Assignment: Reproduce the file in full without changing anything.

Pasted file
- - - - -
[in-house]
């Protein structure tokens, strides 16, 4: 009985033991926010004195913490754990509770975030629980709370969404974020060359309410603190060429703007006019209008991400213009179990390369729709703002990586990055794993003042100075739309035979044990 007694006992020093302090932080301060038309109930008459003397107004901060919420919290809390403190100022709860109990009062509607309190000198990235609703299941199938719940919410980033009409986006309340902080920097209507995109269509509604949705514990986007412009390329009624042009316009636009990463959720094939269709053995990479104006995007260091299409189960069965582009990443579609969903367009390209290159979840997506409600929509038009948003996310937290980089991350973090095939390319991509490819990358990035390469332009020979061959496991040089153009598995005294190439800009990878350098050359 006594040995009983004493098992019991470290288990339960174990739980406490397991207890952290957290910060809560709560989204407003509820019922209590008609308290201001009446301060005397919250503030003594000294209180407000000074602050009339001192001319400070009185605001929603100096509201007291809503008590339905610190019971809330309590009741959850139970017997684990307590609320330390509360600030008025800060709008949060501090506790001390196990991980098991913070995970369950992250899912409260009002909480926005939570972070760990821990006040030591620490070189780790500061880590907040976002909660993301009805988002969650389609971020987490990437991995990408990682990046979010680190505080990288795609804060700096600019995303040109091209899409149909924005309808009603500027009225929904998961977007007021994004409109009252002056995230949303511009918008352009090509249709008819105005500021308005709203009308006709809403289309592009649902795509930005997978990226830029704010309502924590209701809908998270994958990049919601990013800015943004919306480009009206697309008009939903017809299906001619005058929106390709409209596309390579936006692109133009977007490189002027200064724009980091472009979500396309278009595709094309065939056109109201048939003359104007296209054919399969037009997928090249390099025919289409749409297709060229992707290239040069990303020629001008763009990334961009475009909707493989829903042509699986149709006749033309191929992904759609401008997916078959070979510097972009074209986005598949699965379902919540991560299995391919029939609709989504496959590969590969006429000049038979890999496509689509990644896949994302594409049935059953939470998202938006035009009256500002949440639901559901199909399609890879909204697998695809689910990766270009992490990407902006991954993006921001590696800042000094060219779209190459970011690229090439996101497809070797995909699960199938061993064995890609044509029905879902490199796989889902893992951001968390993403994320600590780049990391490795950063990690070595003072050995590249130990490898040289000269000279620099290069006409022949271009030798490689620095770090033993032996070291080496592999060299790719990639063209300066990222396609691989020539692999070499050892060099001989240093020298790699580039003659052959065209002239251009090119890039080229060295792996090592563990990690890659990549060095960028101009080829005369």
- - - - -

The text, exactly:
[in-house]
């Protein structure tokens, strides 16, 4: 009985033991926010004195913490754990509770975030629980709370969404974020060359309410603190060429703007006019209008991400213009179990390369729709703002990586990055794993003042100075739309035979044990 007694006992020093302090932080301060038309109930008459003397107004901060919420919290809390403190100022709860109990009062509607309190000198990235609703299941199938719940919410980033009409986006309340902080920097209507995109269509509604949705514990986007412009390329009624042009316009636009990463959720094939269709053995990479104006995007260091299409189960069965582009990443579609969903367009390209290159979840997506409600929509038009948003996310937290980089991350973090095939390319991509490819990358990035390469332009020979061959496991040089153009598995005294190439800009990878350098050359 006594040995009983004493098992019991470290288990339960174990739980406490397991207890952290957290910060809560709560989204407003509820019922209590008609308290201001009446301060005397919250503030003594000294209180407000000074602050009339001192001319400070009185605001929603100096509201007291809503008590339905610190019971809330309590009741959850139970017997684990307590609320330390509360600030008025800060709008949060501090506790001390196990991980098991913070995970369950992250899912409260009002909480926005939570972070760990821990006040030591620490070189780790500061880590907040976002909660993301009805988002969650389609971020987490990437991995990408990682990046979010680190505080990288795609804060700096600019995303040109091209899409149909924005309808009603500027009225929904998961977007007021994004409109009252002056995230949303511009918008352009090509249709008819105005500021308005709203009308006709809403289309592009649902795509930005997978990226830029704010309502924590209701809908998270994958990049919601990013800015943004919306480009009206697309008009939903017809299906001619005058929106390709409209596309390579936006692109133009977007490189002027200064724009980091472009979500396309278009595709094309065939056109109201048939003359104007296209054919399969037009997928090249390099025919289409749409297709060229992707290239040069990303020629001008763009990334961009475009909707493989829903042509699986149709006749033309191929992904759609401008997916078959070979510097972009074209986005598949699965379902919540991560299995391919029939609709989504496959590969590969006429000049038979890999496509689509990644896949994302594409049935059953939470998202938006035009009256500002949440639901559901199909399609890879909204697998695809689910990766270009992490990407902006991954993006921001590696800042000094060219779209190459970011690229090439996101497809070797995909699960199938061993064995890609044509029905879902490199796989889902893992951001968390993403994320600590780049990391490795950063990690070595003072050995590249130990490898040289000269000279620099290069006409022949271009030798490689620095770090033993032996070291080496592999060299790719990639063209300066990222396609691989020539692999070499050892060099001989240093020298790699580039003659052959065209002239251009090119890039080229060295792996090592563990990690890659990549060095960028101009080829005369």